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More rain on the way but £45milllion flood defences are holding up around Gloucestershire

By The Citizen  |  Posted: February 16, 2014

Army troops help get supplies to stranded Sandhurst residents

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STUNNING aerial photographs of Gloucester have revealed the full extent of the devastation caused by the wettest winter on record.

Brief respite from the relentless downpours allowed emergency services and vulnerable residents to draw breath yesterday - but more pain could be on its way today and later this week.

Weeks of rain has fallen onto saturated ground, giving the county’s £45million flood alleviation work a tough examination.

New defences protecting the Walham Power Station have done their job. And further flood safeguard schemes at Horsebere Brook have also coped well, protecting many homes from disaster.

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Some homes have escaped unscathed but others in villages like Sandhurst have been flooded out, forcing residents to evacuate.

More military boots have been seen on the ground this week than at any other time in half a century as the army has been called in to help. Troops have been a welcome sight in Alney Island as sandbags and polythene sheeting has been laid out. Soldiers from Wiltshire-based 3rd (UK) Division under the command of 43 (Wessex) Brigade spent two days in the county preparing 20,000 sandbags for residents in Tewkesbury and Gloucester. But the help came too late for some.

Delivery drivers in Sandhurst have been stranded as vehicles broke down in standing water.

Ben Bowden, an electrician, who lives in Sandhurst, said the road should be blocked off during flooding.

He said: “The lane should be closed by a big gate as soon as there is a flood threat as vehicles are getting stuck.

“A John Lewis van was stuck there for hours in the water. There has also been a UPS van and a Tesco delivery van that have got stuck in the water. They drive through and then panic, it must be terrifying for them as the water just gets deeper along the lane the further they go.

“Vehicles are continuing to drive through the water and that is pushing it into our homes because of the bow waves.

“We had no information to say it was not safe for us to be there, so we just left.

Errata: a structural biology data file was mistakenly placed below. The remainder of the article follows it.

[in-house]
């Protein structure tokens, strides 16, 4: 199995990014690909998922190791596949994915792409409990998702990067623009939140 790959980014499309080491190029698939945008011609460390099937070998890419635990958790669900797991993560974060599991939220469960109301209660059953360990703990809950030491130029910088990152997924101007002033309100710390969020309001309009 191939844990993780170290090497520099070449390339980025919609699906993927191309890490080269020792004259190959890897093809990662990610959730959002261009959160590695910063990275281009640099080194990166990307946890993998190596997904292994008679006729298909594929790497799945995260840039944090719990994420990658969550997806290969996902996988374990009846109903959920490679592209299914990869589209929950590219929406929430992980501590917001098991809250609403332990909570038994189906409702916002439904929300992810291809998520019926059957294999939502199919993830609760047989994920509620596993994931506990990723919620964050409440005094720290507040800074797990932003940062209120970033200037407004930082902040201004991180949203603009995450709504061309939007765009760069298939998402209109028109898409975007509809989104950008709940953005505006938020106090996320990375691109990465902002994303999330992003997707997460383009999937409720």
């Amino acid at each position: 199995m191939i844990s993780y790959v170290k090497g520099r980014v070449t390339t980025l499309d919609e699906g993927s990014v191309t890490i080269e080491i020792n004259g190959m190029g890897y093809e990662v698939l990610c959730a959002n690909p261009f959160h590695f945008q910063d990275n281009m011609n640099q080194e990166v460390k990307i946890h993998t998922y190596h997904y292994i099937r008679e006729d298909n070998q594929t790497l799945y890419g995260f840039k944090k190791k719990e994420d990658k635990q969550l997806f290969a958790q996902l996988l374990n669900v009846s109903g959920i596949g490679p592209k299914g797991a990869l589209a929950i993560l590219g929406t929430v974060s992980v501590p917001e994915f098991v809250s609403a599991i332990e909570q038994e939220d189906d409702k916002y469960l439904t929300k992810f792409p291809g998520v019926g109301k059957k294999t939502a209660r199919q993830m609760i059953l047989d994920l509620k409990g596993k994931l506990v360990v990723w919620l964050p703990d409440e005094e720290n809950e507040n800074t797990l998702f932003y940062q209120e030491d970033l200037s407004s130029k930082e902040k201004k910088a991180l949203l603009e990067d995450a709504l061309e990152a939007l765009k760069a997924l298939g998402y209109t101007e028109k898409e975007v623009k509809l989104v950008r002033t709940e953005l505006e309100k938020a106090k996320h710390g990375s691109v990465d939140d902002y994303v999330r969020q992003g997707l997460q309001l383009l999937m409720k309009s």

“We feel totally on our own, almost forgotten in Sandhurst. We only get help when we have called the fire service.”

Families worst hit by the floods in Sandhurst have called for crisis talks with the county council and emergency services to ensure they get better protection in future. An even bigger spring tide is expected along the River Severn next month.

Boats have been tending to residents and the Environment Agency continues to help residents on Alney Island with several flood alleviation pumps currently in place.

An access road leading to Hempsted recycling centre was shut on Sunday, with motorists being turned around and sent back.

A worker there explained the site itself was not flooded, but the road has a ditch next to it hidden by flood water and posed a danger to drivers.

A £50,000 flood relief grant from the county council is helping the worst hit families get back on their feet.

It is offering up to £1,000 per flooded property to help replace damaged furniture and essentials or to help with the most immediate needs.

Councillor Vernon Smith, cabinet member for highways and flood, said: “We’re doing as much as we can out on the ground to help people who are affected by the flooding but we know there are people whose homes or properties have been damaged.

“I’m very proud of how everyone is working together and doing their best to protect people from the rising flood waters, minimising the disruption it causes.

“All of this hard work is making a real difference and I'd like to thank them for all for their dedication and commitment – it’s making a huge difference.”

Plock Court is now more akin to an inland sea, but a dry 24 hours has only offered temporary respite.

More rain is on its way today, before a more settled spell of drier weather for tomorrow and Wednesday.

A second potential flashpoint of the week could land on Thursday, with more heavy rain expected.

Public Health England is reminding people to take care if they must go into flood water. There could be hidden dangers like sharp objects, raised manhole covers and pollution.

They also urge good ventilation if using portable indoor heating appliances to dry out indoor spaces.

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  • zinboya  |  February 17 2014, 9:45PM

    Wonder how many of these troops will be kick in the teeth next year and made redundant.????

    |   -1
  • GlosAnarchy  |  February 17 2014, 3:24PM

    How many "stunning" pictures of Gloucester???????????

    |   1